The frenzied pace of the New York City sales market is calming down, a result of more listings on the market and slowing demand. With less competition, buyers have gained some breathing room—they can take a day or two to make an offer—something not possible in recent months.
It’s not exactly a swing from a seller’s to a buyer’s market, at least not yet—it’s more like a nudge. That slight momentum may be enough to open a “window of opportunity” this summer as John Walkup, co-founder of UrbanDigs says in a recent blog post. You can expect a slower pace to return this summer, when market usually takes a pause for vacations. (Unlike last summer, when third quarter Manhattan sales saw the highest quarterly total in more than 32 years.)
Walkup says. “The number of new listings coming to market each month minus units signed into contract or taken off the market—is on track to notch three positive months in a row for the first time since the reopening post-Covid,” he writes.
In real terms, that means buyers have more choice. “Instead of seeing one or two possible listings popping up in their feeds each week, they might now see a handful,” he says.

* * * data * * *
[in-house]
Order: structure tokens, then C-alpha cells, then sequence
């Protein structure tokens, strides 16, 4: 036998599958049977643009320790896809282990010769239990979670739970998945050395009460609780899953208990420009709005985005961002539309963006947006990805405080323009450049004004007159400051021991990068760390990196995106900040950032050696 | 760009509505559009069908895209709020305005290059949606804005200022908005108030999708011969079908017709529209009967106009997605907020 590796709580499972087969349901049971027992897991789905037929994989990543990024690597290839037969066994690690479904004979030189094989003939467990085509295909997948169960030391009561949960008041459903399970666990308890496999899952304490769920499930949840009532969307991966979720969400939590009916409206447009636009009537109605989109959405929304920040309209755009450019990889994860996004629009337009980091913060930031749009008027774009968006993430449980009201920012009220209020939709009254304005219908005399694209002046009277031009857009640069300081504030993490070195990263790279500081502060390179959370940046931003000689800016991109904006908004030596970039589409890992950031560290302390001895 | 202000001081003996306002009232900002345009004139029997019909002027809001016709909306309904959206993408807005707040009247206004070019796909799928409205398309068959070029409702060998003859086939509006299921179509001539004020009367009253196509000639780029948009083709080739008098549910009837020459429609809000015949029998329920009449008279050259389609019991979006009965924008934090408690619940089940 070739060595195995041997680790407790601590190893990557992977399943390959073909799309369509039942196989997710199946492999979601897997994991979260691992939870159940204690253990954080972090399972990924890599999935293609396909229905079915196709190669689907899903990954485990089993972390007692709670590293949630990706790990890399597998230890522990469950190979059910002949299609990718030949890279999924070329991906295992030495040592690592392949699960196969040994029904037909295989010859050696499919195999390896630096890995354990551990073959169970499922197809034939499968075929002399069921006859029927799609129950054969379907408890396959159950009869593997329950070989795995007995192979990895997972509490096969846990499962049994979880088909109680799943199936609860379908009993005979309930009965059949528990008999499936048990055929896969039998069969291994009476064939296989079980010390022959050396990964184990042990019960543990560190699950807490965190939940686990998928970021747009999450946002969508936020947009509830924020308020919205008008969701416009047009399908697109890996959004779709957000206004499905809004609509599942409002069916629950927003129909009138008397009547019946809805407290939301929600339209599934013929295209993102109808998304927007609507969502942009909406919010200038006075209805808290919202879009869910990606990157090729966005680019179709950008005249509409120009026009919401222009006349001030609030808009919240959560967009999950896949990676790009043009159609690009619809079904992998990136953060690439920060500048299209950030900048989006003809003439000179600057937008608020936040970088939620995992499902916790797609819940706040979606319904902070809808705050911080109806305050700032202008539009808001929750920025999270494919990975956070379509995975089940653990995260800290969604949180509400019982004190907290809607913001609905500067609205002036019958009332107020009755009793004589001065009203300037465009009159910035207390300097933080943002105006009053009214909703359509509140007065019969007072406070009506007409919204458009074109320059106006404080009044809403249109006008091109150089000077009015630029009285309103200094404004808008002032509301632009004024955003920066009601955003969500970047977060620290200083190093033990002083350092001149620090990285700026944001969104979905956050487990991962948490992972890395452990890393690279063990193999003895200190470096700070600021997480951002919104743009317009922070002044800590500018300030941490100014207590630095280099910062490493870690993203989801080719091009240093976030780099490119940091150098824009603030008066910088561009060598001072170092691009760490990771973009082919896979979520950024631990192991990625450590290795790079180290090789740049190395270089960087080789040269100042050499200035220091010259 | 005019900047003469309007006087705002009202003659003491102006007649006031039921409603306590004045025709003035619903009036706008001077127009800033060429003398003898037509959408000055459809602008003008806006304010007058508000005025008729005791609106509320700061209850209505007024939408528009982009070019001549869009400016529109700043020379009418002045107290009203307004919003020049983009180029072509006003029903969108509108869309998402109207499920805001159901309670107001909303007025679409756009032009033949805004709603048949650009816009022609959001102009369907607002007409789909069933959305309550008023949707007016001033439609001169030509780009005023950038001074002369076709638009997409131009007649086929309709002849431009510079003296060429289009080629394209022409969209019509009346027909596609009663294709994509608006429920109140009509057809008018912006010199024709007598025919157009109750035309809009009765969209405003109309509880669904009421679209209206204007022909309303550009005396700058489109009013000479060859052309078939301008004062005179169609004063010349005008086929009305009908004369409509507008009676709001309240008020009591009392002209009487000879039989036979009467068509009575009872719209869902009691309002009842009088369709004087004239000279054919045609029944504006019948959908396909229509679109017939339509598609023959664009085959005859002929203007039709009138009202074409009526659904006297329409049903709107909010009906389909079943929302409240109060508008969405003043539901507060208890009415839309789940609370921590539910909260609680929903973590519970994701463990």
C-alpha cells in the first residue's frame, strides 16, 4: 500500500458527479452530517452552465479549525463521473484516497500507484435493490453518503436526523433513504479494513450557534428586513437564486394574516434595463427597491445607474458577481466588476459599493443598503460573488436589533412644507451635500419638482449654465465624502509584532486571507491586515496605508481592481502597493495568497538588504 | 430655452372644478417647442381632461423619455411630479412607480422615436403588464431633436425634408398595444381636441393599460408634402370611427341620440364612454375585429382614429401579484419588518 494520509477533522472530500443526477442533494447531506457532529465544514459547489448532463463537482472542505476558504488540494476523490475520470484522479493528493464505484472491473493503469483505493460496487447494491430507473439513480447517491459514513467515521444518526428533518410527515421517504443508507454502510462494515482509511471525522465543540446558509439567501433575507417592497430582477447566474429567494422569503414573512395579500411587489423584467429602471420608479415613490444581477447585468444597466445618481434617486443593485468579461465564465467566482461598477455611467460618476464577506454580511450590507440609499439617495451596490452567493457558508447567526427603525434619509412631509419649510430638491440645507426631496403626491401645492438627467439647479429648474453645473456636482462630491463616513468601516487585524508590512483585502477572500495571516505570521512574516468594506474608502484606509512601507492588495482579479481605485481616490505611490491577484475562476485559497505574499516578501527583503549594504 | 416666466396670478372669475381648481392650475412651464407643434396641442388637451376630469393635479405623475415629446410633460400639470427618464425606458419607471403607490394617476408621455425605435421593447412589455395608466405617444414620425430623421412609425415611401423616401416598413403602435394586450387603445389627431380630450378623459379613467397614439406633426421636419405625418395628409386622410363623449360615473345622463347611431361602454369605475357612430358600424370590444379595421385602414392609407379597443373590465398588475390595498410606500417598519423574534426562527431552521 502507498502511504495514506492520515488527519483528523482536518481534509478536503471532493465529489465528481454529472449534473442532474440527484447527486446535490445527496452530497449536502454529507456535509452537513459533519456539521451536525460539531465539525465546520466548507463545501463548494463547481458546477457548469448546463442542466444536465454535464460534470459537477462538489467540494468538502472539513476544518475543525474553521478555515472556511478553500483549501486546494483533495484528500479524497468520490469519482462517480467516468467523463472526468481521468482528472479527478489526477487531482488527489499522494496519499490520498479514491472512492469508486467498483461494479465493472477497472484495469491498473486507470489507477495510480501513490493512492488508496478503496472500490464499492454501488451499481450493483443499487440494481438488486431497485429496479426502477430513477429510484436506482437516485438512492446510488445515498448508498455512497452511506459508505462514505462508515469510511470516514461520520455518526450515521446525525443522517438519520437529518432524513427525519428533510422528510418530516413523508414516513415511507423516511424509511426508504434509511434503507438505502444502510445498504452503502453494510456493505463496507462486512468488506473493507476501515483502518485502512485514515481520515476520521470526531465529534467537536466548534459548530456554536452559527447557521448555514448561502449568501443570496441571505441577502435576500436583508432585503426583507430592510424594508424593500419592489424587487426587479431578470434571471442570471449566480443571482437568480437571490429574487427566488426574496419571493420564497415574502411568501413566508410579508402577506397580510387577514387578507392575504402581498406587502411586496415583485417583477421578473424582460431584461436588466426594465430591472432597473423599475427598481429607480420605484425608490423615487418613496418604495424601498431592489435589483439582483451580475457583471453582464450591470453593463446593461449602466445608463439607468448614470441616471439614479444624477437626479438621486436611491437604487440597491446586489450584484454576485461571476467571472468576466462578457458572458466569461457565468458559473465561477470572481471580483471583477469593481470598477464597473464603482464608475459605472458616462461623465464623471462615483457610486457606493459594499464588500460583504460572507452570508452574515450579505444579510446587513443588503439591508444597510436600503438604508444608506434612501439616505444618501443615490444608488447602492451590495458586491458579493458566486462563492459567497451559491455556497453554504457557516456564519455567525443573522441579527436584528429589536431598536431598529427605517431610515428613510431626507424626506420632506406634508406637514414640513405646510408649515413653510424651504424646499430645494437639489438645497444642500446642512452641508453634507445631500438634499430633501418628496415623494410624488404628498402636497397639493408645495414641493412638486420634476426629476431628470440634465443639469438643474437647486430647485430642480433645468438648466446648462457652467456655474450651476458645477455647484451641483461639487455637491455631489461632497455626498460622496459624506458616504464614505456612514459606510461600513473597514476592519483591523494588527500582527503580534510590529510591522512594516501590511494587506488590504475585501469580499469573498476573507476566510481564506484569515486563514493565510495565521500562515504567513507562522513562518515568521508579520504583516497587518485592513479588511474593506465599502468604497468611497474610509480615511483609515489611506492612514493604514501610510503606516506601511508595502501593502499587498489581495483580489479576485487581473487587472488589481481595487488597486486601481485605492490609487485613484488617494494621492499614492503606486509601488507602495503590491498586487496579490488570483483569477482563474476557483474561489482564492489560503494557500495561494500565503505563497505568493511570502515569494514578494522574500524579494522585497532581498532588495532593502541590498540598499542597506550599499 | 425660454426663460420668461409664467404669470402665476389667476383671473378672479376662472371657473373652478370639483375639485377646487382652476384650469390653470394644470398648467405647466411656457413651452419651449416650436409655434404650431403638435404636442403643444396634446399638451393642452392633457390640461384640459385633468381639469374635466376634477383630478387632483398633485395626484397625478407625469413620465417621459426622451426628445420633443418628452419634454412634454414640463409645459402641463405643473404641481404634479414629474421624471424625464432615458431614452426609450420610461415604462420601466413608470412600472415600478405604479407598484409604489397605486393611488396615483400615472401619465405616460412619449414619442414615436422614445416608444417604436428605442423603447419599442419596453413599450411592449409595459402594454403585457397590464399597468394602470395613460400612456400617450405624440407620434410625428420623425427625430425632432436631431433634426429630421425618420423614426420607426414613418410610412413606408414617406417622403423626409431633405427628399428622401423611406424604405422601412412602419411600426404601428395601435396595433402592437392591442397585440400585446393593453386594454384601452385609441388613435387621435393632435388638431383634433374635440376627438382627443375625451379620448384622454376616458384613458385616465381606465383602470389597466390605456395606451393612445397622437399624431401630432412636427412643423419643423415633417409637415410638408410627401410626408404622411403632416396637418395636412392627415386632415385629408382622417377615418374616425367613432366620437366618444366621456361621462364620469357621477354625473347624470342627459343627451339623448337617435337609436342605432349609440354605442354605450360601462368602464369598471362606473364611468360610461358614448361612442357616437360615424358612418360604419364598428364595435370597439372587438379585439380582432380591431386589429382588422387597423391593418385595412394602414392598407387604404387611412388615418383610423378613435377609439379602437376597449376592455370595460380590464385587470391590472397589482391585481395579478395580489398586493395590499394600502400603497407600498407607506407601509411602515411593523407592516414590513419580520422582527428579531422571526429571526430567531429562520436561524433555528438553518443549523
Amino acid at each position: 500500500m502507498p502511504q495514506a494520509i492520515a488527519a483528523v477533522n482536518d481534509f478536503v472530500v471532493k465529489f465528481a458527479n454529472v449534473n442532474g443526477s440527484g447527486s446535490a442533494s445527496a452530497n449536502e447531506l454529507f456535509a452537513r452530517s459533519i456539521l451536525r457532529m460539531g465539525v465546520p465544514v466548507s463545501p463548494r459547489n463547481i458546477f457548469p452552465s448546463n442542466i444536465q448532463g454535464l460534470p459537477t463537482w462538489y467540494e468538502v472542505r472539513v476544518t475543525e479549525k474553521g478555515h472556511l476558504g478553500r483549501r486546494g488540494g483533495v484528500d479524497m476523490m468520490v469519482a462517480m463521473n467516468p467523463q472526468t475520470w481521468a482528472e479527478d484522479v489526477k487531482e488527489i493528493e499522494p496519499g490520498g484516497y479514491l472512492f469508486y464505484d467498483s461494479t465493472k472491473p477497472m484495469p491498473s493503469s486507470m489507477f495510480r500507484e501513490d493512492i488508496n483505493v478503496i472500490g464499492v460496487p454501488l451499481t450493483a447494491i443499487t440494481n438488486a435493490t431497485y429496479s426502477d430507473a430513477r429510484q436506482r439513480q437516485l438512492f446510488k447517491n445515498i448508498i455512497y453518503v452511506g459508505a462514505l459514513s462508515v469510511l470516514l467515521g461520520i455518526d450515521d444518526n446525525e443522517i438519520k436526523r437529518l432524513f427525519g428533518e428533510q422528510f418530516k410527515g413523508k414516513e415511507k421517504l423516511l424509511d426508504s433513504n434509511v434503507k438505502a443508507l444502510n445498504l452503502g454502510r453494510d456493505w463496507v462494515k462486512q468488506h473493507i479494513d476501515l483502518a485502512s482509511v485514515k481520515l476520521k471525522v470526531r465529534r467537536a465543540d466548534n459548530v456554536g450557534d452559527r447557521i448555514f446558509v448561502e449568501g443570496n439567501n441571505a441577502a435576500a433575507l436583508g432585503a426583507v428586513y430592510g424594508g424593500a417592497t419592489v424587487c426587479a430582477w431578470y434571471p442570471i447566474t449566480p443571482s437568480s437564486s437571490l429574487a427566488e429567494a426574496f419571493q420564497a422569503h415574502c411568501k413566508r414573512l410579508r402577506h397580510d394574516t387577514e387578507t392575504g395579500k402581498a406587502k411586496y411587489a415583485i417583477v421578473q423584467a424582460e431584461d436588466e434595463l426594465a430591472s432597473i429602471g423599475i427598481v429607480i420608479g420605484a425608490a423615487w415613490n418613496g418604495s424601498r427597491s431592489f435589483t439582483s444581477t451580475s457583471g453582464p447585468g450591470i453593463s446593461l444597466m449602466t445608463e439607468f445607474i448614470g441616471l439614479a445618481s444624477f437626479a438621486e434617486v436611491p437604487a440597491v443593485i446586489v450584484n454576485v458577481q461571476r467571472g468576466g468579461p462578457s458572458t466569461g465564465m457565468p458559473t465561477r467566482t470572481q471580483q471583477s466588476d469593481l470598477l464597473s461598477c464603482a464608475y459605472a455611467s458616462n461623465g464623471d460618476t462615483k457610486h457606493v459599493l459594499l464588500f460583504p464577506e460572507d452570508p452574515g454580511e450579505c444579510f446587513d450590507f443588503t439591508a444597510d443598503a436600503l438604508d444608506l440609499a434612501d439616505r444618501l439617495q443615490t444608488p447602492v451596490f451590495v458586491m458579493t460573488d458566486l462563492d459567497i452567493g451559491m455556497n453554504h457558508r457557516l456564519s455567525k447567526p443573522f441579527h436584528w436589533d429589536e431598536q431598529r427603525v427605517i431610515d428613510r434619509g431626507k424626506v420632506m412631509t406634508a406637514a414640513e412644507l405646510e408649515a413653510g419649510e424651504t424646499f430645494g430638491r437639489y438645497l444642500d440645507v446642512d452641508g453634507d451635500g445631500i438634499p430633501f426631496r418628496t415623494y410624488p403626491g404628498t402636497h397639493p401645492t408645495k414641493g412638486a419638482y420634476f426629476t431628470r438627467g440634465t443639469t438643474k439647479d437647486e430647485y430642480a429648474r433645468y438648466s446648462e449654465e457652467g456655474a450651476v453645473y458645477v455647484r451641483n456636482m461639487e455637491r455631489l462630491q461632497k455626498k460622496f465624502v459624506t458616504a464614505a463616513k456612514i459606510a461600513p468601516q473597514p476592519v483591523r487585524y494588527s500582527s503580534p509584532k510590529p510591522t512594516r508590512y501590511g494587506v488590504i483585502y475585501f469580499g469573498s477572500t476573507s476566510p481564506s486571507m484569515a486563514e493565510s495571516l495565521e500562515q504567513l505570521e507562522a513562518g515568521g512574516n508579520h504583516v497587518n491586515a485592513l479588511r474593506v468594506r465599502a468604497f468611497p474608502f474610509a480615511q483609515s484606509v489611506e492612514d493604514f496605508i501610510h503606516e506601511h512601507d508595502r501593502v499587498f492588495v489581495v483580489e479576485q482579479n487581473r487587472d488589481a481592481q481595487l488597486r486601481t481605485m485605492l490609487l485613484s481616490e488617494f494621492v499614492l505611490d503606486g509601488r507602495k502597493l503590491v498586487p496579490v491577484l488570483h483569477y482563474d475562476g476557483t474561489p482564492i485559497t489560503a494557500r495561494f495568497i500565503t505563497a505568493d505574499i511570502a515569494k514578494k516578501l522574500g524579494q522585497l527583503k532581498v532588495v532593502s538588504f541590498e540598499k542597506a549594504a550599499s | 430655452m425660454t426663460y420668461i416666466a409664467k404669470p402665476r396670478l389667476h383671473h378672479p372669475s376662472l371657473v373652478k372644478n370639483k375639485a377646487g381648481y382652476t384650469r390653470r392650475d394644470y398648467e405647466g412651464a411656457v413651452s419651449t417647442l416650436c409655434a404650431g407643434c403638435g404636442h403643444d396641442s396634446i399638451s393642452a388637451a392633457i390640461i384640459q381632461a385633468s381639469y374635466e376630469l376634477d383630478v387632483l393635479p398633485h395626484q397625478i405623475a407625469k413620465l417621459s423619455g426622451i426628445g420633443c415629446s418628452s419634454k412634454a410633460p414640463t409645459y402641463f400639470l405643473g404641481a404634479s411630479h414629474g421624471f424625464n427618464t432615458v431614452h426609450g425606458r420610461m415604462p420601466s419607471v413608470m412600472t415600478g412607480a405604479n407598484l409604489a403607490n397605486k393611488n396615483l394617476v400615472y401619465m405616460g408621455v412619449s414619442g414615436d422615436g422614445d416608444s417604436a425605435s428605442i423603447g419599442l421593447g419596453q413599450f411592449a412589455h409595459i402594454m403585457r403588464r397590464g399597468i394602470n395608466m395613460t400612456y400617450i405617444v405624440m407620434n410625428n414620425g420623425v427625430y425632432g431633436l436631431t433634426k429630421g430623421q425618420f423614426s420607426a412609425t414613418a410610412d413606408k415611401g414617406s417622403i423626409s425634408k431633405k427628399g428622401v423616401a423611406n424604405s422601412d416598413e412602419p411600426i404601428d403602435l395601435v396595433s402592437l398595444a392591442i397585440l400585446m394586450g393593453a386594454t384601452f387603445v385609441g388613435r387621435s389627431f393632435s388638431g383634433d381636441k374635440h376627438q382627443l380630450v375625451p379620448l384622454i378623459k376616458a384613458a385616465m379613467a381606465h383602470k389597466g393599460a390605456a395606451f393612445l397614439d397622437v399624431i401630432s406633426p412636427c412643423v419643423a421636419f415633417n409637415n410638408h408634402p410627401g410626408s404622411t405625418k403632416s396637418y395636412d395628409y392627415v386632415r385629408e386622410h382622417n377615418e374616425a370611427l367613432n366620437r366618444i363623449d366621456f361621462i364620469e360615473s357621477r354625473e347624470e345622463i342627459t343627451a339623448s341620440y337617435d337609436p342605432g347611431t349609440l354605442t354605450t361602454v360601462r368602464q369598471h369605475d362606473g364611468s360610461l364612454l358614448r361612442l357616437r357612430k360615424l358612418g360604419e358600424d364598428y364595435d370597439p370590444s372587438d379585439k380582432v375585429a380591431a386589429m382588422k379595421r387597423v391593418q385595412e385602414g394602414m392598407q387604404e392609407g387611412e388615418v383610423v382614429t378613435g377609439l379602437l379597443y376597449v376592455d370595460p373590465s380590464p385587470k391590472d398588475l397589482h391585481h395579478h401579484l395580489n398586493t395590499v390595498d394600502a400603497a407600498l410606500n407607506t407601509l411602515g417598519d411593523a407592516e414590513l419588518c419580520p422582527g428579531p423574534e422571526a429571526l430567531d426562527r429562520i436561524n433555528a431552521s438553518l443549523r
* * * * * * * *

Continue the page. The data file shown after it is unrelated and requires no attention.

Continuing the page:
Another real estate report also tracks this shift in the market. In the latest edition of the Elliman Report, Jonathan Miller, president and CEO of appraisal firm Miller Samuel and the author of the report, notes that new signed contracts for Manhattan co-ops, condos, and one-to-three-family houses has slipped year over year in four out of the past five months—a lack of listings has been to blame, up until now. With the May report, Miller notes, "the rise in mortgage rates in recent months has enabled a year-over-year addition of new listings to the market in May.”
Frederick Warburg Peters, president of Coldwell Banker Warburg, sees buyers gaining some negotiating advantage. “The pace of the market, throughout all price ranges, has slowed significantly in the second quarter,” he says, and with spring listings, there are more properties for sale than at any time in the past year and a half. “So buyers have more to look at, and with the larger inventory of options, there are more opportunities to negotiate,” he says. But those discounts may not offset the higher cost of borrowing and declines in the stock market portfolios, he says. You can read more here.